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April 05, 2022
The federal government may no longer be operating under the onus of Trump-era austerity, but agencies across the federal government are still far from having the resources they need to quickly and effectively fulfill their responsibilities to the American people. For the most part, President Biden’s proposed FY 2023 budget fails to fill that gap. However, increased funding for antitrust regulation is one of the bright spots in an otherwise uninspired budget. As we have covered in the past, both the Federal Trade Commission (FTC) and the Department of Justice’s Antitrust Division (ATR) saw staffing levels stagnate and budget allocations that did not keep pace with inflation or GDP growth.
March 28, 2022
Shipping Cartels Are Spiraling Out Of Control. The Agency Set To Regulate Them Doesn’t See The Problem.
The Federal Maritime Commission’s leaders have no interest in breaking up the shipping conglomerates’ price-gouging which Biden promised the nation.
March 11, 2022
The Revolving Door Project released a new “Industry Agenda” report today breaking down the systemic flaws and increasing relevance of the carbon offset industry as the favored greenwashing strategy for big industries and high-polluting nations. The report highlights the policies and executive branch agencies of interest to players in both voluntary and compliance carbon markets in the United States.
March 02, 2022
Biden is still married to reviving a long-lost vision of bipartisanship. Never mind that the same Republicans he’s desperate to welcome into the fold literally did not applaud the ideal of bipartisanship he is pushing.
March 02, 2022 | Revolving Door Project Newsletter
What Can Biden Actually DO From His State Of The Union?
If there’s one thing the readers of this newsletter definitely haven’t read yet today, it’s a reaction to last night’s State of the Union address.
Like many, we were hoping to see President Joe Biden adopt a new overall message to the American people as his poll numbers have sagged and Democrats brace for a rough midterm election in just eight short months. We’ve been making our pitch for the last few months about what that message should be: Biden ought to use his powers to crack down on corporate villains, and heavily publicize doing so. The ubiquity of already unpopular enemies and latent presidential powers gives Biden the chance to clarify to the public what exactly he stands for. Our Jeff Hauser and Max Moran laid out the case for this “Corporate Crackdown” message in Democracy Journal in January.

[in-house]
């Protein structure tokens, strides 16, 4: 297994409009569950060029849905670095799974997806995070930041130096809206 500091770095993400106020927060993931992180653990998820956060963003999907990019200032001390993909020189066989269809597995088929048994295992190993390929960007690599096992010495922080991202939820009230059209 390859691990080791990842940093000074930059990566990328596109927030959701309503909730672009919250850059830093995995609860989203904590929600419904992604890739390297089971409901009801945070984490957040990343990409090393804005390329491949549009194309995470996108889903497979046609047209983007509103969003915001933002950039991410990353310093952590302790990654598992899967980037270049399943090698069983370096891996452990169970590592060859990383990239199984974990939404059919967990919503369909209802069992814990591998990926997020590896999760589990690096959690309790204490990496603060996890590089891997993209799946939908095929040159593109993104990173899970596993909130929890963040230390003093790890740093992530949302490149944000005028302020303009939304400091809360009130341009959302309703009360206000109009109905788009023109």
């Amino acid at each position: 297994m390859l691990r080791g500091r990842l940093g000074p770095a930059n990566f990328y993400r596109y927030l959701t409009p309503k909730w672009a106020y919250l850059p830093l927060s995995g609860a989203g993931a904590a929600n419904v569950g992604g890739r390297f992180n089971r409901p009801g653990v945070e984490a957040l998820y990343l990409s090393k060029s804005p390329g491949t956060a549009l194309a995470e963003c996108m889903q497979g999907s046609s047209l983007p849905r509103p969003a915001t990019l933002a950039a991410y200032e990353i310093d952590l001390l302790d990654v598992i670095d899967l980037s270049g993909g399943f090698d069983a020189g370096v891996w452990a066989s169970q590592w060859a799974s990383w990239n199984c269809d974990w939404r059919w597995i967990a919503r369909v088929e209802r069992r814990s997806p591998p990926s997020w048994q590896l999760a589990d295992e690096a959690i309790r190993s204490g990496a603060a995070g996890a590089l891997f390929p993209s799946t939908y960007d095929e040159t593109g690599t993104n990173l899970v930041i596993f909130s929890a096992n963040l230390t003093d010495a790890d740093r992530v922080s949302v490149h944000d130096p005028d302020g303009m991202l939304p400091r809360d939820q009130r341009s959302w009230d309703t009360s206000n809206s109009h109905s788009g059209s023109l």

February 22, 2022
The Department of Justice’s Antitrust Division (ATR) is, along with the Federal Trade Commission (FTC), the primary regulator of antitrust law and is responsible for ensuring markets’ competitiveness. In that capacity, it investigates corporate consolidation and allegations of collusion and anticompetitive practices that undermine the free market. ATR is also responsible for supervising mergers and acquisitions to ensure that companies cannot establish monopolies. While both ATR and the FTC share this objective, the two divide jurisdiction based on industry. ATR also investigates and prosecutes criminal antitrust violations.
January 24, 2022
Since the Copyright Office provides expert recommendations and advice to Congress, the executive branch, and the courts, Disney’s recent employees may soon be advising government officials about copyright policy.
November 09, 2021
The process of enhanced oil recovery that Crabtree champions is dangerous. Aside from the considerable economic and scientific barriers to scale, discussed below, the model of the CCT Crabtree supports rests on an unethical premise: that decarbonization should be profitable for Big Oil.